Anxiety can increase the risk of Alzheimer’s disease for those individuals with Mild Cognitive Impairment (MCI), according to researchers at Baycrest Health Sciences’ Rotman Research Institute in Toronto. Scientists looked at a sample of 376 adults with MCI, ages 55-91, every six months over a three-year period. They used neuroimaging to analyze brain structural changes. They found that for MCI patients with mild, moderate, or severe anxiety, Alzheimer’s risk increased by 33 percent, 78 percent, and 135 percent respectively. Additionally, the researchers found that MCI patients who had reported anxiety over the follow-up period had more atrophy in the medial temporal lobe – the area responsible for creating memories and an area of the brain that is often associated with Alzheimer’s disease. (American Journal of Geriatric Psychiatry, online October 29th, 2014)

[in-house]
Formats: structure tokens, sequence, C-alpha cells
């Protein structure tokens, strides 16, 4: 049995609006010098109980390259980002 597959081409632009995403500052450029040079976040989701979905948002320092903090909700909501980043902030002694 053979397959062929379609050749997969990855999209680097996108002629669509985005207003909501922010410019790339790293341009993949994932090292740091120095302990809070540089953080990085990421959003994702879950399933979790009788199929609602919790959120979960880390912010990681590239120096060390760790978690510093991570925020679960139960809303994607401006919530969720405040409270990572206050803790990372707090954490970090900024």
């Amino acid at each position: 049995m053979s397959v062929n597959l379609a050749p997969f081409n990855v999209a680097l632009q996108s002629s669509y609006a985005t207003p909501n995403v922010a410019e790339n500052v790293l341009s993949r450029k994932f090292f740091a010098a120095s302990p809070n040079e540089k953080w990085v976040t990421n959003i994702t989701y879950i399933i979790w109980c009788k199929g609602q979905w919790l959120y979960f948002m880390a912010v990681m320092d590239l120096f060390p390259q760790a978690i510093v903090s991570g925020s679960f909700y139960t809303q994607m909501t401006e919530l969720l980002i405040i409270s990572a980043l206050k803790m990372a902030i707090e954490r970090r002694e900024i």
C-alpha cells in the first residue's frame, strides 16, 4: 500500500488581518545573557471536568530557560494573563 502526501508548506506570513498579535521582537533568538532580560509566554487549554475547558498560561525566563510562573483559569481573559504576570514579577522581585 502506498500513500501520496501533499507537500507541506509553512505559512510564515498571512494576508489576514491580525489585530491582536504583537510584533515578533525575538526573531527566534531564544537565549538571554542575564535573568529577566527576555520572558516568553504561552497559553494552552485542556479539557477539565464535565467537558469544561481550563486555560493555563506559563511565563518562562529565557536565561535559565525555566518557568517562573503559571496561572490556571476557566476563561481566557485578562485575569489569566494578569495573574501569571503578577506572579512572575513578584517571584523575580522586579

This is a fascinating study that links anxiety to an increased risk of Alzheimer’s. What the study does not specifically address is whether anxiety treatment for these individuals would reduce their risk for developing Alzheimer’s or perhaps slower its development. Perhaps this area will be addressed by future research.